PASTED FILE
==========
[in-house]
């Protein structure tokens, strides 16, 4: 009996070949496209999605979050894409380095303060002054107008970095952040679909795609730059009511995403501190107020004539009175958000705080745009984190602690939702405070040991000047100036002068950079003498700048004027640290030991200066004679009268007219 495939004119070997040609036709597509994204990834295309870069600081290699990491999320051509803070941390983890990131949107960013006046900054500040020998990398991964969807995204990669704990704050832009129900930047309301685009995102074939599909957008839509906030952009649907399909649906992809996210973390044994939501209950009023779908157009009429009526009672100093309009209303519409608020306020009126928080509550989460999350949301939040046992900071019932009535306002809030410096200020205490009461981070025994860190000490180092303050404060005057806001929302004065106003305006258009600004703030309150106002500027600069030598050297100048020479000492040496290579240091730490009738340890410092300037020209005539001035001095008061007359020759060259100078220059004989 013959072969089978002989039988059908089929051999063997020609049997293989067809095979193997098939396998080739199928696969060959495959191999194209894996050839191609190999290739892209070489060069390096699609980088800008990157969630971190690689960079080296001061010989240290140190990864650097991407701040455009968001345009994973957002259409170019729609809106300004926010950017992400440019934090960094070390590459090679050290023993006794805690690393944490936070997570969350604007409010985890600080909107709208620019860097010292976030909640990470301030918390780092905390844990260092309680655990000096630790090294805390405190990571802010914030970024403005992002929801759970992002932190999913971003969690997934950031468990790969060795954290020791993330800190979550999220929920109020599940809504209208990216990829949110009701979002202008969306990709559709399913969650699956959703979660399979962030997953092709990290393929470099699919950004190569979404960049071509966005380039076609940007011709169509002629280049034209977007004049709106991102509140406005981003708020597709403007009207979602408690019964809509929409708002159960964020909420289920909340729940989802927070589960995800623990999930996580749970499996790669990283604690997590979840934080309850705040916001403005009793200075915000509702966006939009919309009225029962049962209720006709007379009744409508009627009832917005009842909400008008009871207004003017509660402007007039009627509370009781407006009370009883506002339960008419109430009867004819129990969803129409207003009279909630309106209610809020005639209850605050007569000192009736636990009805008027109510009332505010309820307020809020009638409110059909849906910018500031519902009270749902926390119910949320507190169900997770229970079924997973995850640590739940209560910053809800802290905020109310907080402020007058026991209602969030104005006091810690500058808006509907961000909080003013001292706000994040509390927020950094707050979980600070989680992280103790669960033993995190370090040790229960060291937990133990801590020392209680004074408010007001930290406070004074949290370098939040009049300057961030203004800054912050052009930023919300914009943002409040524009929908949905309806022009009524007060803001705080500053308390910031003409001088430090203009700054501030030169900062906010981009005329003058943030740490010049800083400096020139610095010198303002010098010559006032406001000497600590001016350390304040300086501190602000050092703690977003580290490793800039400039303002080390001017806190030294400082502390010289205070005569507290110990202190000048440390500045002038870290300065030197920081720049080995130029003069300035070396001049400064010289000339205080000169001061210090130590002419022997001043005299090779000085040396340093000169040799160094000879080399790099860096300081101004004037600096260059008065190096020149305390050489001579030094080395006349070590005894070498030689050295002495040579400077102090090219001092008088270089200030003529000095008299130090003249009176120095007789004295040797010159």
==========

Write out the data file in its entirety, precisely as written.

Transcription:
[in-house]
């Protein structure tokens, strides 16, 4: 009996070949496209999605979050894409380095303060002054107008970095952040679909795609730059009511995403501190107020004539009175958000705080745009984190602690939702405070040991000047100036002068950079003498700048004027640290030991200066004679009268007219 495939004119070997040609036709597509994204990834295309870069600081290699990491999320051509803070941390983890990131949107960013006046900054500040020998990398991964969807995204990669704990704050832009129900930047309301685009995102074939599909957008839509906030952009649907399909649906992809996210973390044994939501209950009023779908157009009429009526009672100093309009209303519409608020306020009126928080509550989460999350949301939040046992900071019932009535306002809030410096200020205490009461981070025994860190000490180092303050404060005057806001929302004065106003305006258009600004703030309150106002500027600069030598050297100048020479000492040496290579240091730490009738340890410092300037020209005539001035001095008061007359020759060259100078220059004989 013959072969089978002989039988059908089929051999063997020609049997293989067809095979193997098939396998080739199928696969060959495959191999194209894996050839191609190999290739892209070489060069390096699609980088800008990157969630971190690689960079080296001061010989240290140190990864650097991407701040455009968001345009994973957002259409170019729609809106300004926010950017992400440019934090960094070390590459090679050290023993006794805690690393944490936070997570969350604007409010985890600080909107709208620019860097010292976030909640990470301030918390780092905390844990260092309680655990000096630790090294805390405190990571802010914030970024403005992002929801759970992002932190999913971003969690997934950031468990790969060795954290020791993330800190979550999220929920109020599940809504209208990216990829949110009701979002202008969306990709559709399913969650699956959703979660399979962030997953092709990290393929470099699919950004190569979404960049071509966005380039076609940007011709169509002629280049034209977007004049709106991102509140406005981003708020597709403007009207979602408690019964809509929409708002159960964020909420289920909340729940989802927070589960995800623990999930996580749970499996790669990283604690997590979840934080309850705040916001403005009793200075915000509702966006939009919309009225029962049962209720006709007379009744409508009627009832917005009842909400008008009871207004003017509660402007007039009627509370009781407006009370009883506002339960008419109430009867004819129990969803129409207003009279909630309106209610809020005639209850605050007569000192009736636990009805008027109510009332505010309820307020809020009638409110059909849906910018500031519902009270749902926390119910949320507190169900997770229970079924997973995850640590739940209560910053809800802290905020109310907080402020007058026991209602969030104005006091810690500058808006509907961000909080003013001292706000994040509390927020950094707050979980600070989680992280103790669960033993995190370090040790229960060291937990133990801590020392209680004074408010007001930290406070004074949290370098939040009049300057961030203004800054912050052009930023919300914009943002409040524009929908949905309806022009009524007060803001705080500053308390910031003409001088430090203009700054501030030169900062906010981009005329003058943030740490010049800083400096020139610095010198303002010098010559006032406001000497600590001016350390304040300086501190602000050092703690977003580290490793800039400039303002080390001017806190030294400082502390010289205070005569507290110990202190000048440390500045002038870290300065030197920081720049080995130029003069300035070396001049400064010289000339205080000169001061210090130590002419022997001043005299090779000085040396340093000169040799160094000879080399790099860096300081101004004037600096260059008065190096020149305390050489001579030094080395006349070590005894070498030689050295002495040579400077102090090219001092008088270089200030003529000095008299130090003249009176120095007789004295040797010159």